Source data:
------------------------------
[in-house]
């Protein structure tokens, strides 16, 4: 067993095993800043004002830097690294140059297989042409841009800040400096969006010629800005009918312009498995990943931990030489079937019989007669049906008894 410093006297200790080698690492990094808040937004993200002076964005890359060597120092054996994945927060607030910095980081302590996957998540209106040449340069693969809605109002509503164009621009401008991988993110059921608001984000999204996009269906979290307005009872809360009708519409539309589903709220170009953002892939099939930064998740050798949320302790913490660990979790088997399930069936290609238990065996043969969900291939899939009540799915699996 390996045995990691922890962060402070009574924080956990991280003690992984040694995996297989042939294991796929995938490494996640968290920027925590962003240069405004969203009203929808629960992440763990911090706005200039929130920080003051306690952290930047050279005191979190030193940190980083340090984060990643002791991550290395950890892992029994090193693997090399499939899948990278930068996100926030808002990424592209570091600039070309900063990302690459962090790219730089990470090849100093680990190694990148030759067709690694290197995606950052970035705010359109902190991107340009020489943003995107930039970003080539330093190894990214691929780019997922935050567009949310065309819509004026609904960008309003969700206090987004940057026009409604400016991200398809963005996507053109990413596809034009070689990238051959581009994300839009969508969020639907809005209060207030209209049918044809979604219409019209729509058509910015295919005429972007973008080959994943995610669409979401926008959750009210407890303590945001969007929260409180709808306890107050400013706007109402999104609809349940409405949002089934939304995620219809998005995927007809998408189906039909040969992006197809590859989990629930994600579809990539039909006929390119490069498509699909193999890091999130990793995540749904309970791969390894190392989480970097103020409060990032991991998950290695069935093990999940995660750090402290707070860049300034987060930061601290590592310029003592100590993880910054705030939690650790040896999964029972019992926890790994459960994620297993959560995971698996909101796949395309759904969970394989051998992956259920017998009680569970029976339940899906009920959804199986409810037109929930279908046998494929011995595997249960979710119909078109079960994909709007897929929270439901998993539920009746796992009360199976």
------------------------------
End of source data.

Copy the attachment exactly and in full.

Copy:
[in-house]
């Protein structure tokens, strides 16, 4: 067993095993800043004002830097690294140059297989042409841009800040400096969006010629800005009918312009498995990943931990030489079937019989007669049906008894 410093006297200790080698690492990094808040937004993200002076964005890359060597120092054996994945927060607030910095980081302590996957998540209106040449340069693969809605109002509503164009621009401008991988993110059921608001984000999204996009269906979290307005009872809360009708519409539309589903709220170009953002892939099939930064998740050798949320302790913490660990979790088997399930069936290609238990065996043969969900291939899939009540799915699996 390996045995990691922890962060402070009574924080956990991280003690992984040694995996297989042939294991796929995938490494996640968290920027925590962003240069405004969203009203929808629960992440763990911090706005200039929130920080003051306690952290930047050279005191979190030193940190980083340090984060990643002791991550290395950890892992029994090193693997090399499939899948990278930068996100926030808002990424592209570091600039070309900063990302690459962090790219730089990470090849100093680990190694990148030759067709690694290197995606950052970035705010359109902190991107340009020489943003995107930039970003080539330093190894990214691929780019997922935050567009949310065309819509004026609904960008309003969700206090987004940057026009409604400016991200398809963005996507053109990413596809034009070689990238051959581009994300839009969508969020639907809005209060207030209209049918044809979604219409019209729509058509910015295919005429972007973008080959994943995610669409979401926008959750009210407890303590945001969007929260409180709808306890107050400013706007109402999104609809349940409405949002089934939304995620219809998005995927007809998408189906039909040969992006197809590859989990629930994600579809990539039909006929390119490069498509699909193999890091999130990793995540749904309970791969390894190392989480970097103020409060990032991991998950290695069935093990999940995660750090402290707070860049300034987060930061601290590592310029003592100590993880910054705030939690650790040896999964029972019992926890790994459960994620297993959560995971698996909101796949395309759904969970394989051998992956259920017998009680569970029976339940899906009920959804199986409810037109929930279908046998494929011995595997249960979710119909078109079960994909709007897929929270439901998993539920009746796992009360199976």